Mediation: The Promise of the Promise

By Laura Melton Tucker, May 30th, 2011

Listen to this entry.

Today I share one of my favorite mediation stories about clients whose success still makes me smile.  Theirs is an example of why mediation is the optimal way to resolve problems.  First the story, followed by the takeaway.

As a mediator, I rarely hear details about a conflict over the telephone before I meet clients. I prefer this “blind” approach because I enter mediations without preconceived notions.  Furthermore, I don’t want either party to feel like I’ve listened to complaints or judgments behind the other’s back.  Keeping the pre-mediation conversation to a minimum helps me maintain both real and perceived neutrality.   In the case of Jack and Marcy,* however, I noted special stress around the scheduling of the appointment.  Usually one person contacts me and lets the other know to call me, too.   Once I’ve heard from both parties, we set up an appointment.  Jack couldn’t do this because he didn’t have Marcy’s phone number.   In fact, he called hoping that Marcy had called first, since my name was listed on their court paperwork. When I told him she hadn’t, he answered, “Please give me a call if you hear from her.  I don’t have a car, and I don’t have much money, but whenever she wants to meet, let me know and I’ll be there.”  I made Jack’s day when I called him a few weeks later and told him Marcy called and agreed to mediate.

On the day of the mediation, Jack and Marcy made little eye contact when Marcy arrived a few minutes late and took a seat across from Jack.   After paperwork and my brief introduction, I asked who would like to start. Jack spoke first.  Moving forward in his seat, with his hands folded gently on his lap, he said quietly, “I’d like to start by saying I’m sorry.  Marcy, please forgive me.  Forgive me for being out of touch these last five years.  I’ve tried to contact you but your family wouldn’t give me your number.  Forgive me for acting irresponsibly and getting arrested just two weeks before our baby was born. Forgive me for leaving you to raise the baby by yourself, which I know hasn’t been easy.  Forgive me for screwing everything up and making it necessary to meet this way.  I want to make it up to our daughter.  I’m not asking you to let me off the hook, I’m just asking you for a chance to get to know our child.”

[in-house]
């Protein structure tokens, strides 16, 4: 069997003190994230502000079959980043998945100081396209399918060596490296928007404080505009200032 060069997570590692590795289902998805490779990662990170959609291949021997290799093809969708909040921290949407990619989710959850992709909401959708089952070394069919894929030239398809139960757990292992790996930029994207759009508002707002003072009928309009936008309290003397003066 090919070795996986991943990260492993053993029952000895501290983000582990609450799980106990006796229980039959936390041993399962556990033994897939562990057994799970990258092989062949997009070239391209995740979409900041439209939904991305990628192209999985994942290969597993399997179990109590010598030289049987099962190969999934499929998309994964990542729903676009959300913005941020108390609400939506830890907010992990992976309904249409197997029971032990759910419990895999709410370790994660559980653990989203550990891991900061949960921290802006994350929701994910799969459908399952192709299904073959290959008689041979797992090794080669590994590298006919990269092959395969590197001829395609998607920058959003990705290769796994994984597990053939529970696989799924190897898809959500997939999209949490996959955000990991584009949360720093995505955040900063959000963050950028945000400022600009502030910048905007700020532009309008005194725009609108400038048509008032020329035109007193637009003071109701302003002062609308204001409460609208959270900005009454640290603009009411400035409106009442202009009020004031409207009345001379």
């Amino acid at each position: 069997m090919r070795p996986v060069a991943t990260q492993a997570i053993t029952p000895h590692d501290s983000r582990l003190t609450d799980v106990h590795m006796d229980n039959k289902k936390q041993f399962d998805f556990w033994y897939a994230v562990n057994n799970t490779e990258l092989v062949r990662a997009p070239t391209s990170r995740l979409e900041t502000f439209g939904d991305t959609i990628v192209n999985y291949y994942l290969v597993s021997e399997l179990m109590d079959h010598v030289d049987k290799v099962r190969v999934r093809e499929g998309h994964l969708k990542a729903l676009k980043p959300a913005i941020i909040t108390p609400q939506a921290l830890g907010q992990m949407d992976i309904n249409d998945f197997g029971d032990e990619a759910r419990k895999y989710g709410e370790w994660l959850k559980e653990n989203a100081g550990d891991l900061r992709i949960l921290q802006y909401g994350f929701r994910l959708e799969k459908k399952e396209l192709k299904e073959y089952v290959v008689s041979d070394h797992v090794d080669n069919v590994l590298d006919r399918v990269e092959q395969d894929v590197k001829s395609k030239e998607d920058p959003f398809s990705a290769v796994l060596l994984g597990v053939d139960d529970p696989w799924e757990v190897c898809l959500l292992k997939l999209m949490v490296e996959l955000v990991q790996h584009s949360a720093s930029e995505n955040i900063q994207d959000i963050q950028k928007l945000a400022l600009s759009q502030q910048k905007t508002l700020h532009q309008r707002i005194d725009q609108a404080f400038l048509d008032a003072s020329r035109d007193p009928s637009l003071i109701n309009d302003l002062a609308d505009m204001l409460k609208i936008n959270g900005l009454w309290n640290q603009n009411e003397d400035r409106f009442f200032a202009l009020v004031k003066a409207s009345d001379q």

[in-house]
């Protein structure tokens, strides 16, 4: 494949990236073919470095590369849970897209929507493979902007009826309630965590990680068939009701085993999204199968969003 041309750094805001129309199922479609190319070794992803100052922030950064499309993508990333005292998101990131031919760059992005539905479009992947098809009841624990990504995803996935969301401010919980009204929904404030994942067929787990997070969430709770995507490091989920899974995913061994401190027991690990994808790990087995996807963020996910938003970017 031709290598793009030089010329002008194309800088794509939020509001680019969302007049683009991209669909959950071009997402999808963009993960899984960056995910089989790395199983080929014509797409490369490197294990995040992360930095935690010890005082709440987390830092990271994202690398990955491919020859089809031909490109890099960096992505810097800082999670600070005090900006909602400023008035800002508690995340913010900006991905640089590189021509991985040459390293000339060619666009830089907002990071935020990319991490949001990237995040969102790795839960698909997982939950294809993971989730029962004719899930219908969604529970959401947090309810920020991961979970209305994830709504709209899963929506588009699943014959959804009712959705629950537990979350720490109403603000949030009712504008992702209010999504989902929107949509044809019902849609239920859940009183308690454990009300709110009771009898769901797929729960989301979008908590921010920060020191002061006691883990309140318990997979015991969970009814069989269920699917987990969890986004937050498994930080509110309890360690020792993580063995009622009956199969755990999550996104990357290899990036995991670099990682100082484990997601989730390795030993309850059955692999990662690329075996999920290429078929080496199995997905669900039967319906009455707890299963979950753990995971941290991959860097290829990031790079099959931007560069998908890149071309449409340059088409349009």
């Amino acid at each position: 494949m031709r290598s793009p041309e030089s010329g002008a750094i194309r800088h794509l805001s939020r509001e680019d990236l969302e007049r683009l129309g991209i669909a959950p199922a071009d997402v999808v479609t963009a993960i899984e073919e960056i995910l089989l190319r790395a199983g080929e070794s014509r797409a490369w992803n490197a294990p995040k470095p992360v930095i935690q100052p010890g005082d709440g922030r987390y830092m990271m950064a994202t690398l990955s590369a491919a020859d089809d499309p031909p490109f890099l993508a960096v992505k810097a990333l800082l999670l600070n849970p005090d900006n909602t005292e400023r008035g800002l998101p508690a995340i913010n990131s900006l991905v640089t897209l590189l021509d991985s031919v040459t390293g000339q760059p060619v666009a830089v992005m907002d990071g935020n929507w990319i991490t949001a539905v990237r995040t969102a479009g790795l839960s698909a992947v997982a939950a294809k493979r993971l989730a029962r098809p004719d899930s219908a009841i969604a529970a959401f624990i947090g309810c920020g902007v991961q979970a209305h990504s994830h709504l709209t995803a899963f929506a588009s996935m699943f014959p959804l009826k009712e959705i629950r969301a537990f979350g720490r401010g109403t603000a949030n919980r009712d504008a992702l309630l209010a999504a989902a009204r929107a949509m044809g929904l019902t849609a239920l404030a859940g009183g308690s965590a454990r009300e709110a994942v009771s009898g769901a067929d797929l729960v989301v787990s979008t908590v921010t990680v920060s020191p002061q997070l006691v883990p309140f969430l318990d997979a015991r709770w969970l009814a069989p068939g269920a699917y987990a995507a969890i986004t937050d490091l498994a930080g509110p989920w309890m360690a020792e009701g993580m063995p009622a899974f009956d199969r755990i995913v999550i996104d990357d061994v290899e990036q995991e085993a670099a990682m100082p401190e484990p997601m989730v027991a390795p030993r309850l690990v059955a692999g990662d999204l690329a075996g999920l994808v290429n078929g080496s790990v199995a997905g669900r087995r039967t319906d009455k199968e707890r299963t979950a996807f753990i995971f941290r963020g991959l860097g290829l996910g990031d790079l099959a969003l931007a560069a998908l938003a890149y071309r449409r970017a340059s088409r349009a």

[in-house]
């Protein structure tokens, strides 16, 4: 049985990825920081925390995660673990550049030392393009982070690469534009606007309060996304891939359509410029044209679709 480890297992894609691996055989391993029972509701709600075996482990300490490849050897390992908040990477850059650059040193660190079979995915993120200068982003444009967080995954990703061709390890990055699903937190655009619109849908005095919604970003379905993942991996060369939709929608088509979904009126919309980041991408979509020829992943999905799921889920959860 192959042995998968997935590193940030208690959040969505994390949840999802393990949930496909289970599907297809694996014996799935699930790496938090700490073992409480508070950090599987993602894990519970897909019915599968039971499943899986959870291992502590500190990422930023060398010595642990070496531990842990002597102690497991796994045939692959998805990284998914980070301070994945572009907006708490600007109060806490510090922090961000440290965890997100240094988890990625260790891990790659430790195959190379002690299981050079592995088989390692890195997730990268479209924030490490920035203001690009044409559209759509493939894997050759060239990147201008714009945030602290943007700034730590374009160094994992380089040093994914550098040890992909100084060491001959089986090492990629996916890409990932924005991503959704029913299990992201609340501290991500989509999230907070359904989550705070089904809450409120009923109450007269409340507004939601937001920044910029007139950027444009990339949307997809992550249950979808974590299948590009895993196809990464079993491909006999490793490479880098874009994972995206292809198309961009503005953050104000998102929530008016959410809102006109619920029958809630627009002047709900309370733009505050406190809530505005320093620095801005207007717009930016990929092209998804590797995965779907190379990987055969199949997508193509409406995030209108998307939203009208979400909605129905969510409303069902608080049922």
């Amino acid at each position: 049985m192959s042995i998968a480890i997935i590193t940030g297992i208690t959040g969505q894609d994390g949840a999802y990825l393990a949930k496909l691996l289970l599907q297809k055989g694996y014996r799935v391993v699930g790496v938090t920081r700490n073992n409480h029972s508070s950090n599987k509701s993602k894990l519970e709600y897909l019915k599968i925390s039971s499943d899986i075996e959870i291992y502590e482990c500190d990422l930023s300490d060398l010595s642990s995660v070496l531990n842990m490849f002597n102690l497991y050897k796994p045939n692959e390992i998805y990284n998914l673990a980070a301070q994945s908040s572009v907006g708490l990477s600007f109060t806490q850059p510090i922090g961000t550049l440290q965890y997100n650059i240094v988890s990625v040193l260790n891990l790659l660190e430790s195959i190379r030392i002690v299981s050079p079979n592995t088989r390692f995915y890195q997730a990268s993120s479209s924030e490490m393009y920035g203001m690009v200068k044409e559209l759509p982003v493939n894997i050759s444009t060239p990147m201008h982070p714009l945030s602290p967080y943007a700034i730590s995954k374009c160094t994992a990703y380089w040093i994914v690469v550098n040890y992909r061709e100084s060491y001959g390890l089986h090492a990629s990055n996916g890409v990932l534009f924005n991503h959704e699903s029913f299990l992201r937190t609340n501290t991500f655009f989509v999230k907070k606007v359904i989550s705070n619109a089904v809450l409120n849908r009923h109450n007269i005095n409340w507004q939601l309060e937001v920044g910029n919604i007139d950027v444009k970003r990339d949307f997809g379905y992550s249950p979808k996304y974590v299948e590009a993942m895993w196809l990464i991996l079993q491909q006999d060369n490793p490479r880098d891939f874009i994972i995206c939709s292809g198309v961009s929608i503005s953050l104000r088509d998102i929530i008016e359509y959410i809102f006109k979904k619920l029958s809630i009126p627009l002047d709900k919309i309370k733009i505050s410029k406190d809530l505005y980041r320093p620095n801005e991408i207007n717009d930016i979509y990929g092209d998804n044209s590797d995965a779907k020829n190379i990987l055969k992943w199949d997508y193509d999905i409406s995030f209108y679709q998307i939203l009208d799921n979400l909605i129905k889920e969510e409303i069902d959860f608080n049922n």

I doubt that a courtroom or even an attorney’s office would have provided Jack with the same opportunity to speak these words to Marcy.  Nor would Marcy, in either of those situations, have felt as free to respond.  She expressed feelings of hurt and anger, described the hardship she’d endured on her own, and amazingly, after a while, showed Jack a picture of their five year old child.  Jack had never laid eyes on her before.  Jack filled in parts of his story for her, his path back to employment and stability after addiction and prison.  Marcy needed to hear many times in different ways how he had changed.  She had spent five years protecting and raising their child on her own.  She didn’t expect that two hours of talk would change her feelings or her resolve to protect her daughter from a man she didn’t trust.

Neither Jack nor Marcy entered the mediation believing they had a chance to fix their problems outside of the courtroom. They arrived at the mediation without the expectation of finding an answer.  But, they came with questions. For Jack, the questions centered on what he could do to prove himself to Marcy.  For Marcy, the questions centered around her fears and concerns.  How could she leave her daughter with a stranger, for this was what Jack would be to their daughter?  How could she trust him again?  Question by question, they took apart and reassembled years of distance.  They devised a tentative agreement.  They exchanged phone numbers.  They set up a first play date between father and child.

The takeaway is bigger than words.  It is about the promise of their promise to work together for the sake of their daughter; it is about the possibility of getting beyond hurt to find happiness; it is about the hope of doing things better because they know more, now. Jack called after the mediation.  He left a message on my phone saying that things were going well and thanked me for making it possible.  I called him back to assure him that he and Marcy had done all the work.  I also thanked him for the honor of being present during their conversation.  And, for those days when life needs a little extra sweetness, I saved Jack’s message.  I hear the smile in his voice every time I listen.

*Names and details have been changed to protect privacy.

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